Turkeys gone wild
Now I know you read the headline thinking this is some desperate attempt to promote the wildlife here at Davis or a smear campaign against the over-hyped and depressingly expensive Hydro Flask, but that’s an article for another week.
I’m here to tell you about the modern-day David versus Goliath battle. Yes, the angry Davis turkeys against a stressed-out Davis student who just so happened to have a Hydro Flask in hand. The Hydro Flask was custom-made and bedazzled, rumored to hold 80 ounces of pure Acqua di Cristallo Tributo a Modigliani water.
But as the student came out of a meeting they had with a Gary May cardboard cutout, he noticed several turkeys slowly waddling toward him, as if they were sizing him up for their own personal pleasures. Thankfully, the student remembered a few signs from the Bike Barn that offered tips on how to handle such a fowl situation:
Tip #1: Mind your own business. Turkeys can sense when you’re thinking about how nice they would look on your Thanksgiving plate.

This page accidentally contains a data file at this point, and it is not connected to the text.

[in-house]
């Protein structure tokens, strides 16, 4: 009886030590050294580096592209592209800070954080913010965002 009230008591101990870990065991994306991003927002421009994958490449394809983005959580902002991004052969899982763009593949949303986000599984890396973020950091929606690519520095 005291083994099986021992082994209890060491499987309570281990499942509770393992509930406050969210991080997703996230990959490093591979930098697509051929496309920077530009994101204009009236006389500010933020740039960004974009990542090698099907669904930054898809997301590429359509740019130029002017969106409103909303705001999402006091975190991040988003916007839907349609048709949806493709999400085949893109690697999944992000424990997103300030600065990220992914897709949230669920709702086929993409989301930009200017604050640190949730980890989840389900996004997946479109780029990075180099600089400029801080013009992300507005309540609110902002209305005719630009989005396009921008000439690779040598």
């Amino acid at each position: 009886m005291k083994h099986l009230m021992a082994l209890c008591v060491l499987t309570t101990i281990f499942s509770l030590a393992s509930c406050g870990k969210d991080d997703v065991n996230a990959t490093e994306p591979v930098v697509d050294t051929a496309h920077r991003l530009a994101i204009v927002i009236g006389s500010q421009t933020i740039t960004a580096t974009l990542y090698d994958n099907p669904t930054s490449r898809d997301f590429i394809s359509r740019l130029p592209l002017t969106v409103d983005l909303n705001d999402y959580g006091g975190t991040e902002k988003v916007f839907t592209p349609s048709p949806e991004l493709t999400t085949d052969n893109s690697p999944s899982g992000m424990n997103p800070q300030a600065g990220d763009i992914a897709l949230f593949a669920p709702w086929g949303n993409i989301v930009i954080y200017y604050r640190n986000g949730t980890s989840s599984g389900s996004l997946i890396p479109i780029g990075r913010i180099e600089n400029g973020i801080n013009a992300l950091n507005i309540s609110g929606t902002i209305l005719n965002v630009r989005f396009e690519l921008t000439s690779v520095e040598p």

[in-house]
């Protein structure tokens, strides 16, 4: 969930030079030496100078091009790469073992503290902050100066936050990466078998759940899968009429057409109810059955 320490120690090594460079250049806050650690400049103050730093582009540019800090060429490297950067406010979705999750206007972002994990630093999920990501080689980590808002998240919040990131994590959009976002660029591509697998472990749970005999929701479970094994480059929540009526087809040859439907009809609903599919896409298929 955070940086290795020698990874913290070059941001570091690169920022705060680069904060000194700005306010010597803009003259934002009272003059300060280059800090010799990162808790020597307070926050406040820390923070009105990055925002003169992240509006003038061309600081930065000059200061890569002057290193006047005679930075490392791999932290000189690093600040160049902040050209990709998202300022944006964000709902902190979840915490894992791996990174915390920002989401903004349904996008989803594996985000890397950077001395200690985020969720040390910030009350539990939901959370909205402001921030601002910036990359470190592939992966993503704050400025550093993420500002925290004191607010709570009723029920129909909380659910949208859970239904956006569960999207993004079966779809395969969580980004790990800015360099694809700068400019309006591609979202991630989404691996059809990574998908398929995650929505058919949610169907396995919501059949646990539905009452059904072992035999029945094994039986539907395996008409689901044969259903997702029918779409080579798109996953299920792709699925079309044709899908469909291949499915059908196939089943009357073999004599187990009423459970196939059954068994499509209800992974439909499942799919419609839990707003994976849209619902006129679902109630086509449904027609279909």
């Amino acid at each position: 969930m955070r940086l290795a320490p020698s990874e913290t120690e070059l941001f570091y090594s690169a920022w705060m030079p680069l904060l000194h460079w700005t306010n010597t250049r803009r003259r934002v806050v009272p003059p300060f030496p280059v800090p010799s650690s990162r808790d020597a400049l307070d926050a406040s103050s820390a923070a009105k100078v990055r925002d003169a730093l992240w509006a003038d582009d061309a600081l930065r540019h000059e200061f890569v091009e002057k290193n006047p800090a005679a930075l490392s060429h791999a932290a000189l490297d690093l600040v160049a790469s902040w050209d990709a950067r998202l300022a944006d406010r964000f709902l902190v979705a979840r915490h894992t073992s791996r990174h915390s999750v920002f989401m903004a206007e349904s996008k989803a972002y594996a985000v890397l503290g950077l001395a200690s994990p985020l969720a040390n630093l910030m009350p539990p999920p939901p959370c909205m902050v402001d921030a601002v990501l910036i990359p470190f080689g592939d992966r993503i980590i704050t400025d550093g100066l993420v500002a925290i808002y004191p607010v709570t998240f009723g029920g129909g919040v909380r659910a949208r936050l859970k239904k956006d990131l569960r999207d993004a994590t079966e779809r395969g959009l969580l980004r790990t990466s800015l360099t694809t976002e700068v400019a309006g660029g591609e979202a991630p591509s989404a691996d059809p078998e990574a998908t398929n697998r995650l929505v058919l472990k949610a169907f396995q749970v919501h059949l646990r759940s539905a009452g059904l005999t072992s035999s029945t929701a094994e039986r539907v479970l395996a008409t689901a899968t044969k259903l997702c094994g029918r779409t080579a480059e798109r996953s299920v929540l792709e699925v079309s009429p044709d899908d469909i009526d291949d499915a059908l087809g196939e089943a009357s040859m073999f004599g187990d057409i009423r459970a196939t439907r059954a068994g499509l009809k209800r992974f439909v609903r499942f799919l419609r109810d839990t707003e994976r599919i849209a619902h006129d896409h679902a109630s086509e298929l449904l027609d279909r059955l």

Tip #2: Perform the “Macarena.” The bird-like movements paired with horrible coordination should scare off the turkeys.
Tip #3: If the turkeys fly toward your face, grab both of their wings and catapult them into the sunset.
Unfortunately for this particular Davis student, these helpful tips only piqued the wild gang of turkeys. The student only had two choices at this point: run and get stomped out by a bunch of wild turkeys or stay and show those turkeys who’s the bravest hen in the barn.
With a Hydro Flask in one hand and a bike ticket in the other, the student did what most people who own a Hydro Flask do at least ten times a day — he dropped his Hydro Flask on that cold blacktop concrete with the confidence of a student who successfully cheated on a midterm. Once they heard that deafening sound of the Hydro Flask, the gang of turkeys flew away in a hurry.
As legend has it, the student originally planned to throw a bike ticket at the gang of turkeys and run.
Written by: Hilary Ojinnaka — firstname.lastname@example.org
(This article is humor and/or satire, and its content is purely fictional. The story and the names of “sources” are fictionalized.)